fication problem.
We explored various methods to divide the run-
time into intervals. It is crucial to consider that most
instances are either solved very quickly or remain un-
solved. A uniform split would result in unbalanced
classes. We found that using a power or exponential
function for splitting worked better, but also left us
with empty classes. Ultimately, we opt for creating
perfectly balanced classes by using quantiles derived
from the solving times of the specific solver on in-
stances from the training set. This resulted in four
classes. For unsolved instances, we introduced a fifth
class, making the last interval to correspond to a time-
out with t(i
) equal to 2 × timeout (corresponding to
the penalty for not solving the instance that is used to
compute the PAR-2 score). As a result, the endpoints
of the intervals vary for each predictor, and each class
has a different meaning.
Regarding the predictor’s output, our interest ex-
tends beyond merely predicting the interval. We seek
scores for each interval that can be normalized and
interpreted as probabilities representing the solver’s
likelihood of solving the instance within that specific
interval. Once we have these probabilities for a given
solver, we can compute an upper bound
for the ex-
pected runtime by calculating the expected value of
the endpoints in each interval: E
[t(i)× p
(i)]. Here,
(i) is the probability that solver s will solve the
given formula in interval i. This expected runtime
serves the same purpose as EHM, helping to rank the
The predictor predicts the runtime from the fea-
tures of the input problem. Problem features are
syntactical properties of the input. They include infor-
mation like frequencies of problem grammatical con-
structs or some meta-information like file size. Since
we used a feature extracted from the publicly avail-
able MachSMT repository, we refer to it for further
. It is important to note that features are
extracted in the same way for each logic, thus there
appear useless features or features that are always 0.
MachSMT leverages it by dimensionality reduction
(PCA). We used a framework named Autogluon (Er-
ickson et al., 2020) that automatically selects only a
relevant subset of the available features. The reason
for that is that we wanted a fast and simple way to re-
produce MachSMT results, but with interval predic-
tions. The feature engineering is outside the scope of
this study. However, we note here that in the past, we
ula et al., 2021) tried to use Graph Neural Networks
(GNNs, (Hamilton, 2020)) to automatically extract
features from Directed Acyclic Graph (DAG) formula
representation and train predictor end-to-end. This is
inspired by other deep learning tasks, where expert
features are replaced by learned ones (by projecting
the input into low-dimensional continuous space), for
example, in image processing, where filters in trained
Convolutional Neural Network (CNNs) extract fea-
tures in the input image (Albawi et al., 2017) and can
project them into an embedding vector in the penul-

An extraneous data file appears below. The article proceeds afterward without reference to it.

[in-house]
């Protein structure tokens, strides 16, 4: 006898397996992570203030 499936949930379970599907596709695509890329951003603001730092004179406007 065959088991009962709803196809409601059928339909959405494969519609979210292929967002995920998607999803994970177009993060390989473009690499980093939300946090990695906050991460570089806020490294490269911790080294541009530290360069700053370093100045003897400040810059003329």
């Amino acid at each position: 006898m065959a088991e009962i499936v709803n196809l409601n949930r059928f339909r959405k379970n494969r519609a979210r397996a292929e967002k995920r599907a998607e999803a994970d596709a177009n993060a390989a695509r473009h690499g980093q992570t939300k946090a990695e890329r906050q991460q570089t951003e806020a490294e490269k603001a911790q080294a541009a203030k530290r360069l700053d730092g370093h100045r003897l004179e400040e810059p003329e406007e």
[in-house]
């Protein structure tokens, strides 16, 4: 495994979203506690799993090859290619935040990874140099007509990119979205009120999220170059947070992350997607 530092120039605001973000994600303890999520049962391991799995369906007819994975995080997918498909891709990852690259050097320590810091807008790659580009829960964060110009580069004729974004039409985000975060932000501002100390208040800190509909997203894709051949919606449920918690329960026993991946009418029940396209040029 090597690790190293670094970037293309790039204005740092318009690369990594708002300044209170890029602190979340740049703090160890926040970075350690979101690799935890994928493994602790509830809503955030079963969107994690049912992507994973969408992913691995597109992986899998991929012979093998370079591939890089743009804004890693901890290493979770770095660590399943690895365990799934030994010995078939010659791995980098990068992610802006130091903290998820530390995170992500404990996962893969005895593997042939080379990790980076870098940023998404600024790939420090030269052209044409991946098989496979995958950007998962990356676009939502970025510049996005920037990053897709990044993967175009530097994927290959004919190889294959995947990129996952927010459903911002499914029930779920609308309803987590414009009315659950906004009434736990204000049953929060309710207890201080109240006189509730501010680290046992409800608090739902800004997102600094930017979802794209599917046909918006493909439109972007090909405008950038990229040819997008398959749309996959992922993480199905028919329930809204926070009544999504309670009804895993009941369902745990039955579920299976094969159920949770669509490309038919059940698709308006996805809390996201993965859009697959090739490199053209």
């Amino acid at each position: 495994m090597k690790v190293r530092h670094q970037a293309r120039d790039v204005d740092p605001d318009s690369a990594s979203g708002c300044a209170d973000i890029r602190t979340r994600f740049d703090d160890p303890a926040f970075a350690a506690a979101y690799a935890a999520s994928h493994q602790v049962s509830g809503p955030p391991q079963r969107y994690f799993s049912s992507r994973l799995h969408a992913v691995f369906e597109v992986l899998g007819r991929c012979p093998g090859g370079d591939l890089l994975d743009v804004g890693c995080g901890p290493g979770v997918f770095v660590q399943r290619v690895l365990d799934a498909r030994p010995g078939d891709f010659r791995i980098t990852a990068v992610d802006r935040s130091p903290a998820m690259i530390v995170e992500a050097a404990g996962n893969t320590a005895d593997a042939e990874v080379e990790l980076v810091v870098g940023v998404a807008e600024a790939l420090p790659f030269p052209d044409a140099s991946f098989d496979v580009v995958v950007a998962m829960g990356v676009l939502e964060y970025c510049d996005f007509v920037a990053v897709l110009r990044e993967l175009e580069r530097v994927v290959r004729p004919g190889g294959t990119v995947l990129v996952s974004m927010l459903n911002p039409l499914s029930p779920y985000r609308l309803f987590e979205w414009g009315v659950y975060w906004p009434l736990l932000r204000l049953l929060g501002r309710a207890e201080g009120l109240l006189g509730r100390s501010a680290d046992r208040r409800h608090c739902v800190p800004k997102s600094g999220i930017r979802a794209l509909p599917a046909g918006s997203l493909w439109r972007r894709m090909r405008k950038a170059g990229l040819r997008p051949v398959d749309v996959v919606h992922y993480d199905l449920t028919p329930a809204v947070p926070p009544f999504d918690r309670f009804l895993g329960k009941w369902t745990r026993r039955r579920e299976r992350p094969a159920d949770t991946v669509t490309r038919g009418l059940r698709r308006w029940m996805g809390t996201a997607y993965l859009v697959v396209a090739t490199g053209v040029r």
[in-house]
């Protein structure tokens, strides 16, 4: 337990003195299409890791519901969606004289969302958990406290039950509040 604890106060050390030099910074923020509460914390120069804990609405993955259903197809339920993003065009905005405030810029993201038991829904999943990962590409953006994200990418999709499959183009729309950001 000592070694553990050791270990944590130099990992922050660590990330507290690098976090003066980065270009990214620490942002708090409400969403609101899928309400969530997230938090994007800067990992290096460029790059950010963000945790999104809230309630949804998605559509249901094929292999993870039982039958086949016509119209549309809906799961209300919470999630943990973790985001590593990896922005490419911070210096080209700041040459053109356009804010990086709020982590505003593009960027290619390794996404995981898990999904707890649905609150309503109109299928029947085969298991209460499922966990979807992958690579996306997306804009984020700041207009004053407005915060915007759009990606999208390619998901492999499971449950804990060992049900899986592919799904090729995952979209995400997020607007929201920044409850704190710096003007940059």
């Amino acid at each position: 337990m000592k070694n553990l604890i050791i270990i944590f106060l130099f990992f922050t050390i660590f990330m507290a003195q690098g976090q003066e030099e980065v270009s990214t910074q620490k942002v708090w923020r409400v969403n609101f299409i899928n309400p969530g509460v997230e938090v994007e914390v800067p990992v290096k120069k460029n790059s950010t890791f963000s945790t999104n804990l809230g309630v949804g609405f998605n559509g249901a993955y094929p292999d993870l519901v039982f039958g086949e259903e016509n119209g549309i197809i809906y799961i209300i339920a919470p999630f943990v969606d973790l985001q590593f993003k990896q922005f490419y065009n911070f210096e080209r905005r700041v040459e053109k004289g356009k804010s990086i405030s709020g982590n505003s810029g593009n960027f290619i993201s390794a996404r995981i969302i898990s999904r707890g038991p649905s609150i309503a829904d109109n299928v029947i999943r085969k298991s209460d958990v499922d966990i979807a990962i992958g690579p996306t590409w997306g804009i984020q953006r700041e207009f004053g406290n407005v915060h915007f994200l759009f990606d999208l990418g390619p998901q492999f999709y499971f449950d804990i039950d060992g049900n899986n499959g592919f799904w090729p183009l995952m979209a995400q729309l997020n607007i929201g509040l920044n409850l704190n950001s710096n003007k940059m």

timate layers. The method was shown to be suit-
able for feature extraction without expert feature en-
In the sense of pessimistic estimate because endpoints
of intervals are used.
ICPRAM 2024 - 13th International Conference on Pattern Recognition Applications and Methods
gineering, but too expansive for computation com-
pared to simple syntactical MachSMT features. The
attempts to extract features from logical/mathemati-
cal expressions with (Graph) Neural Networks have
been recently and extensively studied, for example by
(Crouse et al., 2019), (Glorot et al., 2019) or (Wang
et al., 2017). One drawback of these features in the
context of logical formulae embedding is their inter-
pretability; for CNNs there are at least some methods
that can visualize what a model is focusing on (Sel-
varaju et al., 2017).
3.2 Greedy Selection
Here we describe a greedy method that can outper-
form intricate algorithm selections and is based on the
specifics of the benchmarks used and its crude statis-
tics. The significant feature of the benchmarks we are
dealing with is that the runtime is in many cases so
long that some solvers solve most instances within a
small fraction of this runtime. If a predictor from the
previous section selects only one best solver, without
schedule, we assign it the whole runtime.
We argue that in some cases where we do not care
about edge instances that need much more runtime
than average to be solved, it is more important to ask
how to use runtime resource in the most efficient way.
Exploiting the whole potfolio by creating a schedule
rather than having the ability to select a single solver
that might fail is a natural way to do it. The experi-
mental part confirms that those edge instances form a
minority and schedule-based methods solve more in-
stances overall.
Our goal is to solve as many instances as possi-
ble within the time limit (and achieve a good score),
thus wasting runtime when the probability of success
greatly diminishes after a few seconds is in direct con-
There are many ways to build an effective or a
baseline schedule. One can, for example, take mul-